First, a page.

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SECR Reporting – Are you recording and reporting?

The increase in scope over the CRC Energy Efficiency Scheme, has brought in many companies who are currently reporting under ESOS, widening the catchment to broadly 11,900 organisations. As the title implies LLP’s are within the scope.

In 2018 The Companies (Directors’ Report) and Limited Liability Partnerships (Energy and Carbon Report) Regulations 2018, Statutory Instrument 1155, was passed which made changes to the level of reporting required within the Directors Report with effect for financial years commencing on or after 1 April 2019. We are therefore in the first reporting period.

This legislation implemented the consultation work carried out by The Department for Business Energy and Industrial Strategy, BEIS, which resulted in the Streamlined Energy and Carbon Reporting policy, commonly referred to as SECR. This was required after the end of the Carbon Reduction Commitment scheme and widened the scope to include many more organisations and types of organisation as well as specifying performance reporting in the Directors Report. The SECR reporting has not replaced other required reporting regimes such as ESOS, GRG and sector Climate Change Agreements.

The increase in scope over the CRC Energy Efficiency Scheme, has brought in many companies who are currently reporting under ESOS, widening the catchment to broadly 11,900 organisations. As the title implies LLP’s are within the scope. All quoted companies need to comply but other limited companies or LLP’s will also be obliged to do so if they hit two of the following criteria:-

  • Turnover exceeding £36m
  • Balance Sheet Value over £18m
  • Employees over 250

There is a de-minimis hurdle but this is set at a very low figure of 40 MWh that it is difficult to see it coming into play.

Emission reduction steps required in director report

The situation with group reporting is interesting and different to CRC reporting in that subsidiaries may be excluded if they do not meet the criteria in their own right. It would be worth checking the detail on this before reporting though as the rules are complex. It is thought there may be a tendency to overreport for marketing purposes.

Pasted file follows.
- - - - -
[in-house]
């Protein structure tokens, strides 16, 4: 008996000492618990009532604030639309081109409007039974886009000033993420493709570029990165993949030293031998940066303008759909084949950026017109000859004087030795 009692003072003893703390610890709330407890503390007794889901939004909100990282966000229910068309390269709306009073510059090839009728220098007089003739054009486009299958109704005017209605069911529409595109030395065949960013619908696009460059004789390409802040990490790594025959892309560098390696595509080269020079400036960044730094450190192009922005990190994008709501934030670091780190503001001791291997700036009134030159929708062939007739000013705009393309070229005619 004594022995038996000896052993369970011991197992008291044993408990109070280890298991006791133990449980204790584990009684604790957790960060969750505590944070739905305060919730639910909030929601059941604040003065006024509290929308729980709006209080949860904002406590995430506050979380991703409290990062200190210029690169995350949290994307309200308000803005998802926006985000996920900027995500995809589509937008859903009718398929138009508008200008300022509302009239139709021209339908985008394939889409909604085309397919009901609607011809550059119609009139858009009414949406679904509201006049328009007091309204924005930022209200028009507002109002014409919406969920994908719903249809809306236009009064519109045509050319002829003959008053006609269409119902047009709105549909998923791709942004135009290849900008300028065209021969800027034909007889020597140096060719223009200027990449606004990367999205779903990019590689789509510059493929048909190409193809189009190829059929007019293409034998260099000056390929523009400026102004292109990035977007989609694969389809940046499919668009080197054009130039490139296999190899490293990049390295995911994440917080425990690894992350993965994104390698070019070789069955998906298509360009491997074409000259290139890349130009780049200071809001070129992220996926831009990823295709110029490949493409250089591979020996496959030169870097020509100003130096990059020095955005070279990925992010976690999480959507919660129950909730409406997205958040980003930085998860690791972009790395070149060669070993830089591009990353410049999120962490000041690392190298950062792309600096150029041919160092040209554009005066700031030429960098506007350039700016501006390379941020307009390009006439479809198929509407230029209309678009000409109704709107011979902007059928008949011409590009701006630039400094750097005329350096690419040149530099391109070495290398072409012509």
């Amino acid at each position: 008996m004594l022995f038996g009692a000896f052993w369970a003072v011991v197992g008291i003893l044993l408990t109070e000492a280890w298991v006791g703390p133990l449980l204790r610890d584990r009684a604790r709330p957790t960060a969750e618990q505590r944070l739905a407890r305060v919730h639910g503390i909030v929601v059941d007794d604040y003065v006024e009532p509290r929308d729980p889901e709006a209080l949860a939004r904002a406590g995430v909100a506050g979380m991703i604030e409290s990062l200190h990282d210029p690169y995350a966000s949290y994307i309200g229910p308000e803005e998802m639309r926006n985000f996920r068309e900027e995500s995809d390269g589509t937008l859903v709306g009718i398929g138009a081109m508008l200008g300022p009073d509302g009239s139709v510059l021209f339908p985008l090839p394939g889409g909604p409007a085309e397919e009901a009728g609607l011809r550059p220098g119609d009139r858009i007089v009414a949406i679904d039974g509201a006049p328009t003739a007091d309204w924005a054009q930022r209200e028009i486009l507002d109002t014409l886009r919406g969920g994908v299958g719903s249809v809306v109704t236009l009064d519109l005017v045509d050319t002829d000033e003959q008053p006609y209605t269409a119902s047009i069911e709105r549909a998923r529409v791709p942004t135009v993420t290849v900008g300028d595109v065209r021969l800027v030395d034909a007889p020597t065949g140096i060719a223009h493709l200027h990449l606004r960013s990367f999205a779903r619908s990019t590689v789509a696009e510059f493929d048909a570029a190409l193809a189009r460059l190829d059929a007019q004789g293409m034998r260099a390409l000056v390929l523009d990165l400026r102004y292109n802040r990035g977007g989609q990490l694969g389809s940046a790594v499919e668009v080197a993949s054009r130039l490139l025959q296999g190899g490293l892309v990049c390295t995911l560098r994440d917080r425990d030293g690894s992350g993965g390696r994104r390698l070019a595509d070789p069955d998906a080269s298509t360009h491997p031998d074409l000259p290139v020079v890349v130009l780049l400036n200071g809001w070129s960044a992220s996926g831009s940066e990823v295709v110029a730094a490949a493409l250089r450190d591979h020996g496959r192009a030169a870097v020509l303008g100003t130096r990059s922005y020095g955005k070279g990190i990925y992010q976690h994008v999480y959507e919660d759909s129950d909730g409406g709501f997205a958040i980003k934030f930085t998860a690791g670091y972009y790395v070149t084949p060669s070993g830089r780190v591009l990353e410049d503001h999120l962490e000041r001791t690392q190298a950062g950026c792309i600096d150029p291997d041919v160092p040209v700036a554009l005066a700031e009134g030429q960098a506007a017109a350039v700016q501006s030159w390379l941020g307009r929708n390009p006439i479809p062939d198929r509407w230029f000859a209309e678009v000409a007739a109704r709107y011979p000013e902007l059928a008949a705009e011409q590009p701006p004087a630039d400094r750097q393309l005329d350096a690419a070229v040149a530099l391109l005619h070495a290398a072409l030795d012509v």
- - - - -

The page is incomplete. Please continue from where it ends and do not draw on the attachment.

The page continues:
What is needed to be reported depends on whether the organisation is a quoted company or not. All companies in scope will be required to report usage of Gas, Electricity and direct Transport, plus the greenhouse gas implied within the usage and at least one measure of intensity relevant to the industry.

These measures could be similar to those used in activity-based costing, such as floor area for retail, or output for manufacturing, and in many cases more than one could be used as long as they are consistent over time. In addition quoted companies are required to include global emissions in tonnes of Carbon including other gases as required by the Kyoto protocol, and if possible Scope 3 emissions from the supply chain. A narrative on steps to reduce emissions is also required in the Directors report. The requirement for the reported figures to be externally verified is not mandatory, but it is expected consistency will be applied.

Although there is no direct penalty for not complying with SECR specified it could result in Companies House rejecting the Directors Report and a subsequent late filing penalty. We will not know how this is enforced until accounts are filed in late 2020. BEIS have not (so far) put in other non-compliance penalties such as exist with the ESOS scheme.

During the initial year of reporting a prior year comparison is not required, but will be from then on.

Energy KPIs

The inclusion of many more organisations within scope has brought tracking of energy use, and KPI’s on energy into the routine accounting arena rather than periodic exercises on annual or periodic compliance reporting. This could result in duplication within an organisation as Sustainability Managers are also capturing much of the data required to comply within their systems. In larger organisations some of this data can reside within an Enterprise Resource Management system, but LLP’s and mid-sized organisations may have not invested in that level of shared data and may have a major data collection and aggregation task in linking consumption to intensity drivers.

One solution to this is to look at what systems are being applied in the energy sector that have been built around reporting and recording energy usage. By utilising this type of system, where energy usage is directly feeding off meter readings, KPIs aligned to SECR reporting can be brought in as part of the monthly report. With some systems it is also possible to combine this data collection and consolidation with billing validation allowing consistent data between usage recording and the accounts.

About the author: Martyn Young ACMA is a director of ZTP, an energy software and management consultancy.

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